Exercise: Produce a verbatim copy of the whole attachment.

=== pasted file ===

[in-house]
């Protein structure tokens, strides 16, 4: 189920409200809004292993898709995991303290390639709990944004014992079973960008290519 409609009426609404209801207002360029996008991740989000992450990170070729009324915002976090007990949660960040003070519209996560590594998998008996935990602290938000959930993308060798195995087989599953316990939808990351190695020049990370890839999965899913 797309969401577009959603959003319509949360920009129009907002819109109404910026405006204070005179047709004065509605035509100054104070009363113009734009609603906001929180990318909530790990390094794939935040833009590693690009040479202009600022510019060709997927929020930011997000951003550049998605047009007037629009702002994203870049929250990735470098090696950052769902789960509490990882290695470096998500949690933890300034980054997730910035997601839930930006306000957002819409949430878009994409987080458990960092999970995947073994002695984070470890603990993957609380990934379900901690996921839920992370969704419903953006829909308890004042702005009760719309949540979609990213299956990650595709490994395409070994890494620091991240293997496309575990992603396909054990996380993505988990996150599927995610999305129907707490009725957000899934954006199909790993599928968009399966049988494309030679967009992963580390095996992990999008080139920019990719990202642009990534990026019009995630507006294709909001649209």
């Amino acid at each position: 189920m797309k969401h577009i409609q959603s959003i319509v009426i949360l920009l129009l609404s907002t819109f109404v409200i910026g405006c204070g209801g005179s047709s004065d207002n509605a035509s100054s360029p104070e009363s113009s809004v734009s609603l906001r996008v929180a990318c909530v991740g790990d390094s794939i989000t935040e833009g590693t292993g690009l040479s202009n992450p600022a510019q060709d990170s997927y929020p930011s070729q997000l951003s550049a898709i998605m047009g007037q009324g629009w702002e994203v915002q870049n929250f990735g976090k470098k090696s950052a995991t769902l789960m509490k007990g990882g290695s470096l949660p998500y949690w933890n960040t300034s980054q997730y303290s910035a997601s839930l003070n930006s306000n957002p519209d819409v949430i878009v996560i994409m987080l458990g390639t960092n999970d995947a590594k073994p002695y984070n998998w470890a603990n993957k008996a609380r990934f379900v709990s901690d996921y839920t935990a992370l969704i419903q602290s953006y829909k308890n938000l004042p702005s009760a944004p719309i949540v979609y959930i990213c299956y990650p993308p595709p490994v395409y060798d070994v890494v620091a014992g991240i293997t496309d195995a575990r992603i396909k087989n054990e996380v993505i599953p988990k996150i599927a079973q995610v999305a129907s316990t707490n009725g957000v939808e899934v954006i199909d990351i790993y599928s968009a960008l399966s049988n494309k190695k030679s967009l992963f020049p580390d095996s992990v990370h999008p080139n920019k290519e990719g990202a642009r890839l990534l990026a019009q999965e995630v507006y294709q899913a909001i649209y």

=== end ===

[in-house]
């Protein structure tokens, strides 16, 4: 189920409200809004292993898709995991303290390639709990944004014992079973960008290519 409609009426609404209801207002360029996008991740989000992450990170070729009324915002976090007990949660960040003070519209996560590594998998008996935990602290938000959930993308060798195995087989599953316990939808990351190695020049990370890839999965899913 797309969401577009959603959003319509949360920009129009907002819109109404910026405006204070005179047709004065509605035509100054104070009363113009734009609603906001929180990318909530790990390094794939935040833009590693690009040479202009600022510019060709997927929020930011997000951003550049998605047009007037629009702002994203870049929250990735470098090696950052769902789960509490990882290695470096998500949690933890300034980054997730910035997601839930930006306000957002819409949430878009994409987080458990960092999970995947073994002695984070470890603990993957609380990934379900901690996921839920992370969704419903953006829909308890004042702005009760719309949540979609990213299956990650595709490994395409070994890494620091991240293997496309575990992603396909054990996380993505988990996150599927995610999305129907707490009725957000899934954006199909790993599928968009399966049988494309030679967009992963580390095996992990999008080139920019990719990202642009990534990026019009995630507006294709909001649209």
């Amino acid at each position: 189920m797309k969401h577009i409609q959603s959003i319509v009426i949360l920009l129009l609404s907002t819109f109404v409200i910026g405006c204070g209801g005179s047709s004065d207002n509605a035509s100054s360029p104070e009363s113009s809004v734009s609603l906001r996008v929180a990318c909530v991740g790990d390094s794939i989000t935040e833009g590693t292993g690009l040479s202009n992450p600022a510019q060709d990170s997927y929020p930011s070729q997000l951003s550049a898709i998605m047009g007037q009324g629009w702002e994203v915002q870049n929250f990735g976090k470098k090696s950052a995991t769902l789960m509490k007990g990882g290695s470096l949660p998500y949690w933890n960040t300034s980054q997730y303290s910035a997601s839930l003070n930006s306000n957002p519209d819409v949430i878009v996560i994409m987080l458990g390639t960092n999970d995947a590594k073994p002695y984070n998998w470890a603990n993957k008996a609380r990934f379900v709990s901690d996921y839920t935990a992370l969704i419903q602290s953006y829909k308890n938000l004042p702005s009760a944004p719309i949540v979609y959930i990213c299956y990650p993308p595709p490994v395409y060798d070994v890494v620091a014992g991240i293997t496309d195995a575990r992603i396909k087989n054990e996380v993505i599953p988990k996150i599927a079973q995610v999305a129907s316990t707490n009725g957000v939808e899934v954006i199909d990351i790993y599928s968009a960008l399966s049988n494309k190695k030679s967009l992963f020049p580390d095996s992990v990370h999008p080139n920019k290519e990719g990202a642009r890839l990534l990026a019009q999965e995630v507006y294709q899913a909001i649209y």